Often times, the symptoms of Ewing’s sarcoma are mistaken for growing pains or the effects of strenuous exercise. These symptoms include persistent pain and/or swelling in the bone, or in the tissue surrounding the bone. The formation of a lump indicates tumor growth that may feel warm and sensitive to the touch. As the tumor grows in the bone it can cause it to become weak resulting in possible fractures. Difficulty breathing if the tumor is in the chest wall and persistent fever are some common symptoms of ES.

Diagnosis

Once your symptoms and medical history are reviewed, your doctor will perform a physical exam. You will then be treated by a team of doctors consisting of an oncologist (doctor who specializes in cancer), orthopedic surgeon (doctor who operates on bones), and a radiation oncologist (doctor who uses radiation in the treatment of cancer.) For proper diagnosis, imaging tests such as an X-ray, bone scan, CT scan, PET scan, and MRI may be performed. Such tests can suggest that cancer is present, but a biopsy and a bone marrow aspiration can make a definitive diagnosis.

In treating any type of cancer, to achieve a favorable prognosis, early detection is critical. However, for Ewing’s sarcoma there is a considerable delay in diagnosing patients. In the last 20 years, studies have shown little improvement in this area. Raising awareness and becoming educated on early signs and symptoms will potentially reduce delays in diagnosis.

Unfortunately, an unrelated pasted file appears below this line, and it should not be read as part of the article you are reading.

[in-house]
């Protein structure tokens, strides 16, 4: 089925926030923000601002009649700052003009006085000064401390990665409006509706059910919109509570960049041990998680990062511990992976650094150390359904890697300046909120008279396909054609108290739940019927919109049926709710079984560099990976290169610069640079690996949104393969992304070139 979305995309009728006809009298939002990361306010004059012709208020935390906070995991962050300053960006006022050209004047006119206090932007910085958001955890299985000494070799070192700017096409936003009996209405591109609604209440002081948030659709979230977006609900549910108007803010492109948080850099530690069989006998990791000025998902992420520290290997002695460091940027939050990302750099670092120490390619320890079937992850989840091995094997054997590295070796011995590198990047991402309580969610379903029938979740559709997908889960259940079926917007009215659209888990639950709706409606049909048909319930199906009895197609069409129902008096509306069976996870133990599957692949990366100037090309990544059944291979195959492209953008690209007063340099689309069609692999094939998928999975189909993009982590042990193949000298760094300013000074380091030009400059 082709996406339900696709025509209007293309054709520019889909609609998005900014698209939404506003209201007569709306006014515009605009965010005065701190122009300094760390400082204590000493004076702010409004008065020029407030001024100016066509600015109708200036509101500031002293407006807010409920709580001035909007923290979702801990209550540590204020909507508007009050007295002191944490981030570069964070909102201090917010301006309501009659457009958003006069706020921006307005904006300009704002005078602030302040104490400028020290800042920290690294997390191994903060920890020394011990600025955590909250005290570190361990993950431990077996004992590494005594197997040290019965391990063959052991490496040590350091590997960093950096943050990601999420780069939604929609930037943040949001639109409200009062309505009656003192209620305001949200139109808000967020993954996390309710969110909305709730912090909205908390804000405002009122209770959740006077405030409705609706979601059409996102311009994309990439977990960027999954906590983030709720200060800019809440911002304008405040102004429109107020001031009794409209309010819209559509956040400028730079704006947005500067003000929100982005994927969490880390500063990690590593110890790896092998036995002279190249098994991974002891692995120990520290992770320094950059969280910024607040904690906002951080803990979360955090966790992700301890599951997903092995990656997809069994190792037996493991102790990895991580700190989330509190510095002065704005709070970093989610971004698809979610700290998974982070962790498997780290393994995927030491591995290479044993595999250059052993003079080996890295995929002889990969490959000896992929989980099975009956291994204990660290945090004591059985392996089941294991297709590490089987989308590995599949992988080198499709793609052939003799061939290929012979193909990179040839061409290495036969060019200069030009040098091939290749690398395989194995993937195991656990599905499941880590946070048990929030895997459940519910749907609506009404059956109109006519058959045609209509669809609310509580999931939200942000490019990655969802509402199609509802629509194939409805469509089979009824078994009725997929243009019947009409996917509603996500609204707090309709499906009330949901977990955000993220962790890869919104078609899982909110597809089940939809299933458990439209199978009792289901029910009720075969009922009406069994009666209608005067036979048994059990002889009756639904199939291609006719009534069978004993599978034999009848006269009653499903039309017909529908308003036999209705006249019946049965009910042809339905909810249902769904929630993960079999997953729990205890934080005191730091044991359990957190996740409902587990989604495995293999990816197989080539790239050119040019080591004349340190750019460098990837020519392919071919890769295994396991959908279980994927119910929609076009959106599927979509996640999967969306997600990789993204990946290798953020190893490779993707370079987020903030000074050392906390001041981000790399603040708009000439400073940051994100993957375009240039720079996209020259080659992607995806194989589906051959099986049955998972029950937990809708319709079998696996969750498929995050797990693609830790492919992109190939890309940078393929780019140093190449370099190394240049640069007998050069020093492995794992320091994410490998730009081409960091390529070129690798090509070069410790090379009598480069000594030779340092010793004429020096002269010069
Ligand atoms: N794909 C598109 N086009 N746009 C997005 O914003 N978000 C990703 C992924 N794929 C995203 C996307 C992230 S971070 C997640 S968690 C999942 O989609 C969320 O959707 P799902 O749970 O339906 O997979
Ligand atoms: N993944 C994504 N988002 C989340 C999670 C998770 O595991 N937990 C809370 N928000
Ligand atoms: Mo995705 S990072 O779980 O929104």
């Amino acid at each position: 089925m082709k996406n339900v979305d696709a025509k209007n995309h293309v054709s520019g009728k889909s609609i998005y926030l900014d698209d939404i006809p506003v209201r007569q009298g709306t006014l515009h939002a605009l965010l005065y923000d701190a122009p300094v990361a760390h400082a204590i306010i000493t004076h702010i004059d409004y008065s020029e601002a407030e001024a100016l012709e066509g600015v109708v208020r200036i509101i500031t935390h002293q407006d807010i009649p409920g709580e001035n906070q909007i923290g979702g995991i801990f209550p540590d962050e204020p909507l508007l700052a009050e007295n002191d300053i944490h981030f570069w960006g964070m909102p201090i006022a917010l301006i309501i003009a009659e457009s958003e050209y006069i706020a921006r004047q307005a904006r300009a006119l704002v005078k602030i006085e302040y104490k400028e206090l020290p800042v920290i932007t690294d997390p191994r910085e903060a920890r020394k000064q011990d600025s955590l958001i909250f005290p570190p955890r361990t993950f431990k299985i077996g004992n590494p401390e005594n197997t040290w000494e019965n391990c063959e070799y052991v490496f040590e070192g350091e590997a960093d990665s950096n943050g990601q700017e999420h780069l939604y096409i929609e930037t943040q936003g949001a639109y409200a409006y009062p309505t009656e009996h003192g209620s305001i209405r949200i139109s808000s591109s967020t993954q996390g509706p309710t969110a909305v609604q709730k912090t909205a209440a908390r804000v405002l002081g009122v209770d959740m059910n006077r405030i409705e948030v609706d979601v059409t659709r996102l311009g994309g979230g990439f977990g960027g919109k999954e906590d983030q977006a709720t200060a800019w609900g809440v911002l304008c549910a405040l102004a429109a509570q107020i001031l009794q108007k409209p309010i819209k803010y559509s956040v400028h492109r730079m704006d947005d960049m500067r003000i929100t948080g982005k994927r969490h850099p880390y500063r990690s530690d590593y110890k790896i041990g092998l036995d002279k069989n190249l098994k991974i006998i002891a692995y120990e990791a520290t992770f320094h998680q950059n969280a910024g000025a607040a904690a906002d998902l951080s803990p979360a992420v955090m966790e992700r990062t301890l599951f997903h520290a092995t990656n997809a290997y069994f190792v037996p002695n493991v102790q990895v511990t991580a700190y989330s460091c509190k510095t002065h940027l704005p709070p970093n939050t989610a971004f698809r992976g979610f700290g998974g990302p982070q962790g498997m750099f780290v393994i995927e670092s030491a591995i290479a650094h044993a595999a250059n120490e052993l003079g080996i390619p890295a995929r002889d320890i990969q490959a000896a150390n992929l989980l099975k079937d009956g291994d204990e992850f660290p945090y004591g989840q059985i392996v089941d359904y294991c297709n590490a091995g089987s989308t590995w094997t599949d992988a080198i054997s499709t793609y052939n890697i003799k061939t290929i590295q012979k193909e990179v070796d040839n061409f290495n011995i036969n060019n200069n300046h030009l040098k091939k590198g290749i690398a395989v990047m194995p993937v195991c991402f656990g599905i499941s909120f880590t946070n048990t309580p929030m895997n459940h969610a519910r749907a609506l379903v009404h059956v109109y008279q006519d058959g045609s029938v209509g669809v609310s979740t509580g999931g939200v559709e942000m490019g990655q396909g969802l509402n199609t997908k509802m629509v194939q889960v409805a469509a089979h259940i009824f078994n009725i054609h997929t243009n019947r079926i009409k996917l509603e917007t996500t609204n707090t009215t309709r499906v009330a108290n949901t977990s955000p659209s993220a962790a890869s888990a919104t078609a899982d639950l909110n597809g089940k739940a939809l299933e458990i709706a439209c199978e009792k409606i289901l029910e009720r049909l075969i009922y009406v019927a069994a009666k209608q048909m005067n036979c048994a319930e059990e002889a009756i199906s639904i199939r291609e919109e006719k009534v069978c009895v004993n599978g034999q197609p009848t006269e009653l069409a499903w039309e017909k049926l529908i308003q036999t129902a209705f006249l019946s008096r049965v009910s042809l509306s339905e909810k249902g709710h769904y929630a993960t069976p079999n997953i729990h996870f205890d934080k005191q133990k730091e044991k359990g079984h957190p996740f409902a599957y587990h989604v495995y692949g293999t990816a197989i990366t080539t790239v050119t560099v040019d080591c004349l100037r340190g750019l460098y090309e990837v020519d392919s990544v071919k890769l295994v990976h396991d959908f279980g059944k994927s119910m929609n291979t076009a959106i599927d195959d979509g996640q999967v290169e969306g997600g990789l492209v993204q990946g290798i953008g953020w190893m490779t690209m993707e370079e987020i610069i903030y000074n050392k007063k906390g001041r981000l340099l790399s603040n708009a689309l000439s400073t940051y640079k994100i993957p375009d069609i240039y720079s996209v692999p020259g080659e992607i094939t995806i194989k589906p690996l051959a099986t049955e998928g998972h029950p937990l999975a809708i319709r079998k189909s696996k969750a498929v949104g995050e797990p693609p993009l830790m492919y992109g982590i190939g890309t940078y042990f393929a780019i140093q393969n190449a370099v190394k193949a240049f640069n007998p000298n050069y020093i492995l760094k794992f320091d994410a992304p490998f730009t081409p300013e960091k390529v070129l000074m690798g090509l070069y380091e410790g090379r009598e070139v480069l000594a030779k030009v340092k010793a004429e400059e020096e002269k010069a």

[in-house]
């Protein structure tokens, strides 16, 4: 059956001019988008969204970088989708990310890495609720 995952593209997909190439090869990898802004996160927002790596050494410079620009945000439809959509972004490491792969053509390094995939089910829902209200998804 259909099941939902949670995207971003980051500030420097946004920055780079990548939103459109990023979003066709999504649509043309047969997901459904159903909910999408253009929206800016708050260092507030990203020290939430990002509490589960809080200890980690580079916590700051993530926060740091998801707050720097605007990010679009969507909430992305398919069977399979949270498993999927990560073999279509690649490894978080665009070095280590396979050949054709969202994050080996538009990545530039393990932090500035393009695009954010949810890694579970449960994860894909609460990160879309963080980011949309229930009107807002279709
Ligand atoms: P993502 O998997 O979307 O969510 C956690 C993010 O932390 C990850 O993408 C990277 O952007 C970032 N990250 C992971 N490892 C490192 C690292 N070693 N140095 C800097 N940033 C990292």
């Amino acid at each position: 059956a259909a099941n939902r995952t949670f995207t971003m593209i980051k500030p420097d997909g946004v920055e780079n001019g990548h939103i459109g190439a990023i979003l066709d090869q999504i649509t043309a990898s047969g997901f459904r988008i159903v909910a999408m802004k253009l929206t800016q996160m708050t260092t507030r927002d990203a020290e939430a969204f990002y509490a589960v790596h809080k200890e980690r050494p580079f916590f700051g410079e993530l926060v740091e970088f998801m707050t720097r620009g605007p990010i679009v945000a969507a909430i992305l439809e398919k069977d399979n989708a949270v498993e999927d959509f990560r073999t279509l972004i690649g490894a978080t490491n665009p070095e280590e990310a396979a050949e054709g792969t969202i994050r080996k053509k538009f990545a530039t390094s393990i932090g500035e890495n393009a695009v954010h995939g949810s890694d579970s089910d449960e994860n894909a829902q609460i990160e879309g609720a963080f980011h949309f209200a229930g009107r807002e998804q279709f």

Treatment

More than 60% of children with cancer are treated as part of a clinical trial. Clinical trials are research studies that compare standard treatments with new and improved methods of diagnosing, treating, and preventing different diseases. Prior to treatment, the staging of Ewing’s sarcoma is determined; classifying the tumor as localized or metastatic (spread of cancer to other areas in the body.) The most common sites include the lungs, other bones, and bone marrow. Treatment for ES usually involves a combination of chemotherapy, localized surgery, and radiation therapy. Radiation therapy is often introduced if the surgery did not successfully remove all of the tumor cells, or in the event where surgery is not an option. Relapse rates have shown to be high in patients using localized therapy alone (80-90%); therefore, administration of chemotherapy resumes after surgery or radiation. For metastatic cancer high dose chemotherapy is often recommended, but it can also destroy the bone marrow. In this case, Stem Cell Transplantation may be introduced, where the goal is to allow replacement blood stem cells to create healthy bone marrow. The prognosis for Ewing’s sarcoma: five-year survival for localized disease is 70-80% when treated with chemotherapy, for metastatic cancer it drops dramatically to 15-30%.